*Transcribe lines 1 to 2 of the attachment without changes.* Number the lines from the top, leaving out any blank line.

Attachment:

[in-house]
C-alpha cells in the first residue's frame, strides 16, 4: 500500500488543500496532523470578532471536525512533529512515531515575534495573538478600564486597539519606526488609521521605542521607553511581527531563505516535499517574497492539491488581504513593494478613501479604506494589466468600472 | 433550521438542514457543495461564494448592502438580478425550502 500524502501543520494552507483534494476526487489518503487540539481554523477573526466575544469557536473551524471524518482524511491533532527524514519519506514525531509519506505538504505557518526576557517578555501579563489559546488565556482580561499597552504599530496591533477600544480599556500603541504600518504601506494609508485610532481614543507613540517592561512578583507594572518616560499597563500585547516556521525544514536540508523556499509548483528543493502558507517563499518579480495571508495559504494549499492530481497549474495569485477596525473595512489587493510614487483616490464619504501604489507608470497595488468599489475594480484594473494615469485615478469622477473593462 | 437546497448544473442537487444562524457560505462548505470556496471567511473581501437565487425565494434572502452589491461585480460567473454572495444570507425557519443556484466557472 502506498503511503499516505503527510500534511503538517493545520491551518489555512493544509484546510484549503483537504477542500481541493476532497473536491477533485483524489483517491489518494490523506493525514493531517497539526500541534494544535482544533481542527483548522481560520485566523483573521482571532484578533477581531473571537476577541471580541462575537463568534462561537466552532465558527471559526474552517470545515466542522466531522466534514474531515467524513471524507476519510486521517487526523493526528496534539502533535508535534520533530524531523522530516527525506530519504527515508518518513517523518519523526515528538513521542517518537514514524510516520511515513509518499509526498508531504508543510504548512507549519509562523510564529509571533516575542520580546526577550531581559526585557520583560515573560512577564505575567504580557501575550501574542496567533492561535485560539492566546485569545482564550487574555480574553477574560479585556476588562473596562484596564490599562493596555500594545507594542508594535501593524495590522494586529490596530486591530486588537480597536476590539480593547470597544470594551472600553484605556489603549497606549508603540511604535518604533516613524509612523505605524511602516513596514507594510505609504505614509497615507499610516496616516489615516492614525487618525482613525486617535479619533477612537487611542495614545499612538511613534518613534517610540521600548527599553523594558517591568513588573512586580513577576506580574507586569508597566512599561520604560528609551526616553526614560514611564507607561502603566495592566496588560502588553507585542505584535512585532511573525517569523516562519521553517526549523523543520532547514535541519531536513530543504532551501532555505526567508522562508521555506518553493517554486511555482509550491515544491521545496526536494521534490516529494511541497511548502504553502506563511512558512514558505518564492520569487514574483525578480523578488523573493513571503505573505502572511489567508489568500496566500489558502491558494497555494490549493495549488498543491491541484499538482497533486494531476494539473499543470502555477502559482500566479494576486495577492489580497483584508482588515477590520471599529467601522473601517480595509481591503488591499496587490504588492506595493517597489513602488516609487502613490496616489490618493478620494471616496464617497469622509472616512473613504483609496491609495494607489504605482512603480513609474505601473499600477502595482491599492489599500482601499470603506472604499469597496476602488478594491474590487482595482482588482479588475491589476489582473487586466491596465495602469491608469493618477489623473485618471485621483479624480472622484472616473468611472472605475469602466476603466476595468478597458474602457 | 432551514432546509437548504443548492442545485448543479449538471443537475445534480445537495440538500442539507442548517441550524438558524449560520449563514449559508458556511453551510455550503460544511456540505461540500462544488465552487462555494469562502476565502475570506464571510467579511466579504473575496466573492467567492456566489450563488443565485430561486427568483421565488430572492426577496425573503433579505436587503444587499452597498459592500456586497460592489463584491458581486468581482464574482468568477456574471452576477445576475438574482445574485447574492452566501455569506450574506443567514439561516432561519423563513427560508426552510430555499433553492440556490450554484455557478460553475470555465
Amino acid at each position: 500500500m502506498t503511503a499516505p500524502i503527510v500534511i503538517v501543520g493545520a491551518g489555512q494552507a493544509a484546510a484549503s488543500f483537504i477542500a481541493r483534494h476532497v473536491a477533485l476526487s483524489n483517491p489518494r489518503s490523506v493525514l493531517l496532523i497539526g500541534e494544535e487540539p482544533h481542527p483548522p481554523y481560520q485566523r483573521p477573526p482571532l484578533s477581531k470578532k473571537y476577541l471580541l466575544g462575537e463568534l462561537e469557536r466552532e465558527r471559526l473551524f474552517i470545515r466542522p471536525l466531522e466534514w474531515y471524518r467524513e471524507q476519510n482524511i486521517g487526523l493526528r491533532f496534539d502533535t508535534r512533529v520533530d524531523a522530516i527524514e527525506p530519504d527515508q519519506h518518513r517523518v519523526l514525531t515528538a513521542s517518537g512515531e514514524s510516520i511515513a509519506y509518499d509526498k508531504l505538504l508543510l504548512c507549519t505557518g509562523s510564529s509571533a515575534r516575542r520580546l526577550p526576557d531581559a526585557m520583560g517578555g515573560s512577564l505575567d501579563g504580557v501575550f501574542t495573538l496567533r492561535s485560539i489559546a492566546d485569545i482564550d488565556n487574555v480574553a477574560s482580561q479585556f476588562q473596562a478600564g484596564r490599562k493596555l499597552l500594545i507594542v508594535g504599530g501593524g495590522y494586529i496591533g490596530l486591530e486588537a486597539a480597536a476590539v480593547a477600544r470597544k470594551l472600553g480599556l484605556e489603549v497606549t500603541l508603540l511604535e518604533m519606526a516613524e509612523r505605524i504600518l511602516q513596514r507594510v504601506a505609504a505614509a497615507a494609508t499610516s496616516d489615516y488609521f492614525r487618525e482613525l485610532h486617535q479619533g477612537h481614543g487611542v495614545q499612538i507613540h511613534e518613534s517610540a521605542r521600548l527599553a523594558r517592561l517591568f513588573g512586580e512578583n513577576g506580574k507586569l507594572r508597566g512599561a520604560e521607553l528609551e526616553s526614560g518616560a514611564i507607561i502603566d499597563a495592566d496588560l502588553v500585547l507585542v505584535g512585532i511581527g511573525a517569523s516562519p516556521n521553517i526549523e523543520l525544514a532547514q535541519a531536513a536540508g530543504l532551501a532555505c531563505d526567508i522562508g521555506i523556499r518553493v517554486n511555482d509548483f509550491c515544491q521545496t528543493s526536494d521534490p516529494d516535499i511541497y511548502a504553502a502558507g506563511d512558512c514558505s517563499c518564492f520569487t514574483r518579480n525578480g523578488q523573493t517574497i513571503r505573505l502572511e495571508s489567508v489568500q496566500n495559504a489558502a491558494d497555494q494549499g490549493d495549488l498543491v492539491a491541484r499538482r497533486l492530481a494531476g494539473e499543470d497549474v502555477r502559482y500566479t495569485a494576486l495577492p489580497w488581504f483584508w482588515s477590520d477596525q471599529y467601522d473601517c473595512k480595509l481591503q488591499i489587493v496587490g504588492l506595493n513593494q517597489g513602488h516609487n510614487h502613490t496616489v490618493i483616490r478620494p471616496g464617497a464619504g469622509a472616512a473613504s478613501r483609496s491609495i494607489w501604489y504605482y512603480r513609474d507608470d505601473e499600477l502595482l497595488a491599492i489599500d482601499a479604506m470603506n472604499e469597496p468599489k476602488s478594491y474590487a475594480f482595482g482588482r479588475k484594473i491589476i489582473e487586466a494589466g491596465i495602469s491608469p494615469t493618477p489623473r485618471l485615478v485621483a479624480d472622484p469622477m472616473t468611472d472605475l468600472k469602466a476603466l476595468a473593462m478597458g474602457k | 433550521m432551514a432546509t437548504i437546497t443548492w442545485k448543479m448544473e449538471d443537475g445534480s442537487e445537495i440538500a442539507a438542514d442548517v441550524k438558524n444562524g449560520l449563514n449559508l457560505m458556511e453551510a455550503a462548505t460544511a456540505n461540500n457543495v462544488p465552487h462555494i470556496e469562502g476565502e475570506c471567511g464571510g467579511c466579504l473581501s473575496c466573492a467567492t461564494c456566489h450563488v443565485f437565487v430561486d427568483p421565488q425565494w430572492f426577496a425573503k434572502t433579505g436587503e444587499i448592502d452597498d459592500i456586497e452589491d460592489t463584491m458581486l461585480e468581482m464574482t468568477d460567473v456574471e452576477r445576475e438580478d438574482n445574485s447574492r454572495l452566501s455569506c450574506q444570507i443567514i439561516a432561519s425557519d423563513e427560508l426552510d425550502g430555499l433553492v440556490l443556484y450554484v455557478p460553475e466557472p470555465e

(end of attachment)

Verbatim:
[in-house]
C-alpha cells in the first residue's frame, strides 16, 4: 500500500488543500496532523470578532471536525512533529512515531515575534495573538478600564486597539519606526488609521521605542521607553511581527531563505516535499517574497492539491488581504513593494478613501479604506494589466468600472 | 433550521438542514457543495461564494448592502438580478425550502 500524502501543520494552507483534494476526487489518503487540539481554523477573526466575544469557536473551524471524518482524511491533532527524514519519506514525531509519506505538504505557518526576557517578555501579563489559546488565556482580561499597552504599530496591533477600544480599556500603541504600518504601506494609508485610532481614543507613540517592561512578583507594572518616560499597563500585547516556521525544514536540508523556499509548483528543493502558507517563499518579480495571508495559504494549499492530481497549474495569485477596525473595512489587493510614487483616490464619504501604489507608470497595488468599489475594480484594473494615469485615478469622477473593462 | 437546497448544473442537487444562524457560505462548505470556496471567511473581501437565487425565494434572502452589491461585480460567473454572495444570507425557519443556484466557472 502506498503511503499516505503527510500534511503538517493545520491551518489555512493544509484546510484549503483537504477542500481541493476532497473536491477533485483524489483517491489518494490523506493525514493531517497539526500541534494544535482544533481542527483548522481560520485566523483573521482571532484578533477581531473571537476577541471580541462575537463568534462561537466552532465558527471559526474552517470545515466542522466531522466534514474531515467524513471524507476519510486521517487526523493526528496534539502533535508535534520533530524531523522530516527525506530519504527515508518518513517523518519523526515528538513521542517518537514514524510516520511515513509518499509526498508531504508543510504548512507549519509562523510564529509571533516575542520580546526577550531581559526585557520583560515573560512577564505575567504580557501575550501574542496567533492561535485560539492566546485569545482564550487574555480574553477574560479585556476588562473596562484596564490599562493596555500594545507594542508594535501593524495590522494586529490596530486591530486588537480597536476590539480593547470597544470594551472600553484605556489603549497606549508603540511604535518604533516613524509612523505605524511602516513596514507594510505609504505614509497615507499610516496616516489615516492614525487618525482613525486617535479619533477612537487611542495614545499612538511613534518613534517610540521600548527599553523594558517591568513588573512586580513577576506580574507586569508597566512599561520604560528609551526616553526614560514611564507607561502603566495592566496588560502588553507585542505584535512585532511573525517569523516562519521553517526549523523543520532547514535541519531536513530543504532551501532555505526567508522562508521555506518553493517554486511555482509550491515544491521545496526536494521534490516529494511541497511548502504553502506563511512558512514558505518564492520569487514574483525578480523578488523573493513571503505573505502572511489567508489568500496566500489558502491558494497555494490549493495549488498543491491541484499538482497533486494531476494539473499543470502555477502559482500566479494576486495577492489580497483584508482588515477590520471599529467601522473601517480595509481591503488591499496587490504588492506595493517597489513602488516609487502613490496616489490618493478620494471616496464617497469622509472616512473613504483609496491609495494607489504605482512603480513609474505601473499600477502595482491599492489599500482601499470603506472604499469597496476602488478594491474590487482595482482588482479588475491589476489582473487586466491596465495602469491608469493618477489623473485618471485621483479624480472622484472616473468611472472605475469602466476603466476595468478597458474602457 | 432551514432546509437548504443548492442545485448543479449538471443537475445534480445537495440538500442539507442548517441550524438558524449560520449563514449559508458556511453551510455550503460544511456540505461540500462544488465552487462555494469562502476565502475570506464571510467579511466579504473575496466573492467567492456566489450563488443565485430561486427568483421565488430572492426577496425573503433579505436587503444587499452597498459592500456586497460592489463584491458581486468581482464574482468568477456574471452576477445576475438574482445574485447574492452566501455569506450574506443567514439561516432561519423563513427560508426552510430555499433553492440556490450554484455557478460553475470555465